- The Washington Times - Thursday, December 23, 2021

Special counsel John Durham’s probe into the FBI’s actions in the early days of its Russia collusion probe has cost U.S. taxpayers roughly $3.8 million since October 2020, according to data released by the Justice Department.

The report made public late Wednesday revealed that Mr. Durham spent $2.8 million on travel, salaries, benefits, computer services and litigative support since October 2020. Over that same period, the Justice Department spent more than $1 million to support Mr. Durham’s office.

Of that total, $2.3 million was spent between April 1 and Sept. 30, 2021. That breaks down to $1.9 million directly spent on the investigation and another $471,000 spent by other Justice Department units connected to Mr. Durham’s probe.

An earlier report in May showed that Mr. Durham had spent about $1.5 million between Oct. 19, 2020, and March 31, 2021.

The $3.8 million price tag for Mr. Durham’s first year as special counsel is eclipsed by the $16.7 million spent by special counsel Robert Mueller during the first year of his probe into alleged ties between former President Donald Trump and Russians who interfered in the 2016 election, allegations that have since been debunked.

Mr. Mueller’s probe resulted in charges against 34 individuals, including 23 Russians, eight guilty pleas and a conviction at trial. Five members of Mr. Trump’s inner circle were among those charged, though Mr. Mueller’s effort never uncovered evidence of Trump-Russia collusion.

The Justice Department report is not a complete accounting of the Durham probe because it does not include money spent between March 2019 and September 2020.

During that time, Mr. Durham was a U.S. attorney asked by former Attorney General William Barr to review possible wrongdoing by the FBI and Obama-era officials while probing alleged ties between the Trump campaign and Russia in 2016. He was not a special counsel at the time and was not required to publicly report his expenses.

The increased spending detailed in the report Wednesday matches an uptick in action from Mr. Durham and his team in recent months.

Mr. Durham was criticized by Mr. Trump and his allies for his slow pace, though the COVID-19 pandemic likely deserved some of the blame. Then two-high profile indictments in the past two months prompted Mr. Trump to compliment the special counsel last month.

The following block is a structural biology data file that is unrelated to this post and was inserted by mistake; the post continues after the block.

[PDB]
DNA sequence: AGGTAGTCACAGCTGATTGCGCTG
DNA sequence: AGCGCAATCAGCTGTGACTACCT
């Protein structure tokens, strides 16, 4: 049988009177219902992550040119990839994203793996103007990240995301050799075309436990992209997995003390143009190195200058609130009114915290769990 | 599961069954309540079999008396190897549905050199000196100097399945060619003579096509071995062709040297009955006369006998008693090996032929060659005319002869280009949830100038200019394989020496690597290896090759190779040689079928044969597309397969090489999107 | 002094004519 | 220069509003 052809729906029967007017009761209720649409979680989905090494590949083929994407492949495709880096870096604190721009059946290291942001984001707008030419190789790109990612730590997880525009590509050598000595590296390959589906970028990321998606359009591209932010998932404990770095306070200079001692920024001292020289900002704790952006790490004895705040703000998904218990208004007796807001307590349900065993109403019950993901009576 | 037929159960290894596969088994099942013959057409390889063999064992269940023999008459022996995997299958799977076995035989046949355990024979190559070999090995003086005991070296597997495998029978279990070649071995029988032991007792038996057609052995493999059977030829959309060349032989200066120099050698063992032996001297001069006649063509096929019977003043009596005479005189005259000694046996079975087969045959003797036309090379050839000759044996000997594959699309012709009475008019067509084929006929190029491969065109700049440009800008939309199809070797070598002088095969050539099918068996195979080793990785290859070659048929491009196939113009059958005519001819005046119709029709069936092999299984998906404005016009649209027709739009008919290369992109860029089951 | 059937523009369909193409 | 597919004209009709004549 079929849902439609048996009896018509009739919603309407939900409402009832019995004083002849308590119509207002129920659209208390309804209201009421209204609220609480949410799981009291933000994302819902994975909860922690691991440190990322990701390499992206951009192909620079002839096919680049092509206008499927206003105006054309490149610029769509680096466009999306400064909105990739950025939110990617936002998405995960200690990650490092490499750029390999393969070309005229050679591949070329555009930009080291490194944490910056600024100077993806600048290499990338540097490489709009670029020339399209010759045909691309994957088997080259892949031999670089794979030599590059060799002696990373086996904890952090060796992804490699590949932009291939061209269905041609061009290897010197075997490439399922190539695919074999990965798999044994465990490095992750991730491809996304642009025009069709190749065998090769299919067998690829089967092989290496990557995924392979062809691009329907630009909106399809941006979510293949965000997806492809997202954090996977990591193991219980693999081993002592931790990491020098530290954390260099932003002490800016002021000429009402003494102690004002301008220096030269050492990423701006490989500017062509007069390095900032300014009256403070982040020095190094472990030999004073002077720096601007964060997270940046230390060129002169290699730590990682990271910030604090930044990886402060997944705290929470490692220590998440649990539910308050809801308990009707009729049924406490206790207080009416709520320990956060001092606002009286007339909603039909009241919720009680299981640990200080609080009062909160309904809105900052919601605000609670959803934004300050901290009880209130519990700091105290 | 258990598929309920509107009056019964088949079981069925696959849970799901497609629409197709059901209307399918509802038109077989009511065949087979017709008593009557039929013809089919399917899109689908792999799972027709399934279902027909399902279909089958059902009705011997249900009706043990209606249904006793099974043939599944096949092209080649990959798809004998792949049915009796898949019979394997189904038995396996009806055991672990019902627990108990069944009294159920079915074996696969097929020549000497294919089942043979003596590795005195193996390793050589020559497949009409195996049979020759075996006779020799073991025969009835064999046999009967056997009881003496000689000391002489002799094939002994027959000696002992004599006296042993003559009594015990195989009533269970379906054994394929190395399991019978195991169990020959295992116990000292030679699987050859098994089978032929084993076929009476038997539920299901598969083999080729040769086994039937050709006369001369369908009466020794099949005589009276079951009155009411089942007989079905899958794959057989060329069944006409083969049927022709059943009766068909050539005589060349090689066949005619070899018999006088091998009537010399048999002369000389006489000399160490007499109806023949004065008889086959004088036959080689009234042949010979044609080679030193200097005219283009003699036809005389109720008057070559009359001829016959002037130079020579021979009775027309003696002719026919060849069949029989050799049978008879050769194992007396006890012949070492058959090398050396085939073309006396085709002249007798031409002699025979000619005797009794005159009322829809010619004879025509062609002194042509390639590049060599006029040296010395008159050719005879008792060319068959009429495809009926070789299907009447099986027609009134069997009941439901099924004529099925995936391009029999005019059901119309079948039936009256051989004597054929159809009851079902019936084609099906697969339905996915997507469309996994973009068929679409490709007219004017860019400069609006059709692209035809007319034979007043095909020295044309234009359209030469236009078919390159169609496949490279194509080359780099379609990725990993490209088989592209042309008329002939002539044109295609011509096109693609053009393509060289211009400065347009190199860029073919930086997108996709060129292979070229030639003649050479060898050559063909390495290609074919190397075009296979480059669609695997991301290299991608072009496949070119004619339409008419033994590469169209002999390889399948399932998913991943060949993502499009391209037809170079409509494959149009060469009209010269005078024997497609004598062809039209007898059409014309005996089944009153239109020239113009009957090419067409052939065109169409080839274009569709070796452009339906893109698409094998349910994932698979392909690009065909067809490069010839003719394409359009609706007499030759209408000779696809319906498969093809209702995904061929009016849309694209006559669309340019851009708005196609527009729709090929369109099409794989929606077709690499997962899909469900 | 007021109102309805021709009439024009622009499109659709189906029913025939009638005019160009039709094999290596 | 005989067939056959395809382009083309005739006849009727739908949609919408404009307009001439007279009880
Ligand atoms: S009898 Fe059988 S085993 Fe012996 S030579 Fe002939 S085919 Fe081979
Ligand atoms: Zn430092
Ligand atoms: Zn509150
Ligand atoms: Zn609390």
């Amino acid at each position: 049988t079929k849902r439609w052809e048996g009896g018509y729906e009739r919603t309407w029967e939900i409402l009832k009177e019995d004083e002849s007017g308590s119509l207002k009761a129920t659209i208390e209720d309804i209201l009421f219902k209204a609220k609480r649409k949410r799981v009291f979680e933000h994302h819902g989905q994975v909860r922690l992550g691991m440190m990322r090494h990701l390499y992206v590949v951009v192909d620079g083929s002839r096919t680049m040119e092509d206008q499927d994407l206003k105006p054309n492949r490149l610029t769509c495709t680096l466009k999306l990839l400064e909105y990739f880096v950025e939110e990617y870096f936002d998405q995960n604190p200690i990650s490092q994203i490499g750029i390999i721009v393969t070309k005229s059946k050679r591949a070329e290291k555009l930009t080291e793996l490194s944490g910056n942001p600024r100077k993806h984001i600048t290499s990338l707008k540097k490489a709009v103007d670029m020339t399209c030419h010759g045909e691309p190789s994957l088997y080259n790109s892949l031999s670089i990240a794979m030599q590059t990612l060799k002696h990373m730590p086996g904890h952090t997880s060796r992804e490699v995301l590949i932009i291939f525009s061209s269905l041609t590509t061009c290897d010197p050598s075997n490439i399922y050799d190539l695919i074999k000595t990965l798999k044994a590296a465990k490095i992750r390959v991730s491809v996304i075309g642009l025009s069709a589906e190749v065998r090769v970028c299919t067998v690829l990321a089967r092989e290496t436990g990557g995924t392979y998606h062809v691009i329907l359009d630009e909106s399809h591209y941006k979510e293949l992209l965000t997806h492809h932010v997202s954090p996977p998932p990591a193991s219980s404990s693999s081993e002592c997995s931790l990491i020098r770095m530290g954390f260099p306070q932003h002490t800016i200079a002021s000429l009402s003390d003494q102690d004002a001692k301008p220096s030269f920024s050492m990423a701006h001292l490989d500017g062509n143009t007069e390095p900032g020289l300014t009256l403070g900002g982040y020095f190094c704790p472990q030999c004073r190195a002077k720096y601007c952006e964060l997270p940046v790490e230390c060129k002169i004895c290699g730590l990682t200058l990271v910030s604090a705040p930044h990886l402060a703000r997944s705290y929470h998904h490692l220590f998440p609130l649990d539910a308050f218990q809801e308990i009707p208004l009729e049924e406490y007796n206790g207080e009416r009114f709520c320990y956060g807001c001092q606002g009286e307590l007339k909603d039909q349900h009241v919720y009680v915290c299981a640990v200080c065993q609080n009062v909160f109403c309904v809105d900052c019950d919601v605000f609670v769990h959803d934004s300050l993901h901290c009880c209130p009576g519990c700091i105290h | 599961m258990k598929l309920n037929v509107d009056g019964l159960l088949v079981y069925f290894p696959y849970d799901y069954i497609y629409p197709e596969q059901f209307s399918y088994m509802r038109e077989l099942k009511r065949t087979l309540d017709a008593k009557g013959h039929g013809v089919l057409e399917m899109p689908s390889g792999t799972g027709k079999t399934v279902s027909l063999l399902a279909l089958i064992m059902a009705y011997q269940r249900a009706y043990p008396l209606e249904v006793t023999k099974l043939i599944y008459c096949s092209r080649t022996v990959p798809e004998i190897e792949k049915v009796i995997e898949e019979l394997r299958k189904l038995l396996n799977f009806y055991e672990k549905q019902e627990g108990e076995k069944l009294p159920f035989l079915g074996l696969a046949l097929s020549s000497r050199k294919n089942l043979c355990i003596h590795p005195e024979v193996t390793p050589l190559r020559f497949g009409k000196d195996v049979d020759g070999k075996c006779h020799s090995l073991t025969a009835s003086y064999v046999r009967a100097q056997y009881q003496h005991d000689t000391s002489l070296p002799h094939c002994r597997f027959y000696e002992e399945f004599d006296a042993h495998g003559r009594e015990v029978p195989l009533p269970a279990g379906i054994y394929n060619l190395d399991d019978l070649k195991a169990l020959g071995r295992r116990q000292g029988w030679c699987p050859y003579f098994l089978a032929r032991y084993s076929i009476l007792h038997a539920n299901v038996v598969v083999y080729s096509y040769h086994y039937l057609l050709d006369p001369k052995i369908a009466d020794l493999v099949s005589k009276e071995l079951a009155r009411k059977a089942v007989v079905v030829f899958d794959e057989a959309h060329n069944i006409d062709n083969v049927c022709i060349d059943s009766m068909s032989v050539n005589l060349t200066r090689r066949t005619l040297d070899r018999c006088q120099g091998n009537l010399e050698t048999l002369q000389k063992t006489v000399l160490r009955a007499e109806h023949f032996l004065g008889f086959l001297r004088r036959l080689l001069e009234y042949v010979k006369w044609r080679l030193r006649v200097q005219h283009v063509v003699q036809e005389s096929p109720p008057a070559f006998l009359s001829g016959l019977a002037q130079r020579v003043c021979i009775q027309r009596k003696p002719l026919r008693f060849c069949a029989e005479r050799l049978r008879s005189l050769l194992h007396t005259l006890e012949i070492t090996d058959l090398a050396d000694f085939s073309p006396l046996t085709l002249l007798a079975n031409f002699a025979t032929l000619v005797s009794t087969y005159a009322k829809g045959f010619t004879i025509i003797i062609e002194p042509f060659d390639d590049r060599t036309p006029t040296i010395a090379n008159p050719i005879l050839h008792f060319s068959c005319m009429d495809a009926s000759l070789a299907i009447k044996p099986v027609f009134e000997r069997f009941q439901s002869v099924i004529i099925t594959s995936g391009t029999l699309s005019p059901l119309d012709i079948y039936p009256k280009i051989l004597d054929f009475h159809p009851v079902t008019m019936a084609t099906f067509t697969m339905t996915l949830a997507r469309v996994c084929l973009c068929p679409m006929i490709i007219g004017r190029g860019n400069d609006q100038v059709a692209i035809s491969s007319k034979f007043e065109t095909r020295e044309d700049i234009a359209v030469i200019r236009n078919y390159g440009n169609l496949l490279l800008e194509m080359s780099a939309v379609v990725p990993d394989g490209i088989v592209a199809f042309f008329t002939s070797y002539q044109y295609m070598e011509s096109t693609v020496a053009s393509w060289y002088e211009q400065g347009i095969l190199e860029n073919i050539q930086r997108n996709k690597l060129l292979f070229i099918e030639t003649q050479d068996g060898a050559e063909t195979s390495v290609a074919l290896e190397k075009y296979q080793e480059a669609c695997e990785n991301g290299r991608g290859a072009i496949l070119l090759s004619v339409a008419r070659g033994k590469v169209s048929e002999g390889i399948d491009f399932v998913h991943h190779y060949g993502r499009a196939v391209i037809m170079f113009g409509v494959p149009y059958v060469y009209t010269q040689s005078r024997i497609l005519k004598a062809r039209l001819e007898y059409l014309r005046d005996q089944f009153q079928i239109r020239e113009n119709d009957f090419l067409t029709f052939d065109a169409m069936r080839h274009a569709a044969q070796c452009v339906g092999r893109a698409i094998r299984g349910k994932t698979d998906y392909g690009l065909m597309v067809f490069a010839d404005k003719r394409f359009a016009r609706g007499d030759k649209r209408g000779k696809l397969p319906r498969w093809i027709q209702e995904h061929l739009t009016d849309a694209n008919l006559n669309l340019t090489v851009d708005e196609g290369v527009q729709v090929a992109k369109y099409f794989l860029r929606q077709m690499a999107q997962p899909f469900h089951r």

“Hats off, because it’s coming out and it’s coming out a level — Durham has come out with things that are absolutely amazing,” Mr. Trump said on Fox News in November. “We all sort of knew that happened, and now we have the facts, and I think they’re only going to get deeper and deeper — and it all leads back to the Democrats, [2016 Democratic presidential nominee] Hillary [Clinton] and the dirty lawyers.”

In November, Mr. Durham indicted Igor Danchenko, a Russian researcher who was a key source for the so-called “Steele dossier,” a largely debunked compilation of scandalous allegations about Mr. Trump, which played an important role in the course of the FBI investigation. Mr. Durham has charged Mr. Danchenko with five counts of lying to the FBI about where he got his information.

Mr. Durham has also charged Democratic-connected attorney Michael Sussmann with lying to the FBI. According to court documents, prosecutors believe Mr. Sussmann lied about his connections to the Clinton campaign and the Democratic National Committee when he reported suspicions about a purported link between the Trump Organization and a Russian bank.

Both Mr. Danchenko and Mr. Sussmann have denied wrongdoing and indicated they would fight the charges.

Former FBI attorney Kevin Clinesmith was also ensnared in the probe and later pleaded guilty to altering an email to justify continued surveillance of a Trump campaign official.

Republicans had hoped the Durham probe would uncover plenty of wrongdoing by Obama-era officials to keep the FBI’s Russia probe alive. Democrats, meanwhile, have long claimed that Mr. Durham’s probe is a political fishing expedition aimed at undercutting the probe that tied up Mr. Trump’s presidency for two years.

While Mr. Durham began looking into law enforcement and intelligence agencies, he seems to have moved to people outside the government who may have misled the FBI to keep the heat on Mr. Trump and his campaign.

Attorney General Merrick Garland has the right to override Mr. Durham’s decisions but has said little about the probe so far. He said in October that he wants “as much as possible” to make Mr. Durham’s eventual report released publicly.

Earlier this month, the attorney general told reporters that the Justice Department is following the rules regarding the special counsel probe.

“The regulations regarding special counsels are pretty clear about what Mr. Durham does,” Mr. Garland said. “I don’t want to say anything beyond what is in the regulations, but we are following the regulations.”

• Jeff Mordock can be reached at jmordock@washingtontimes.com.

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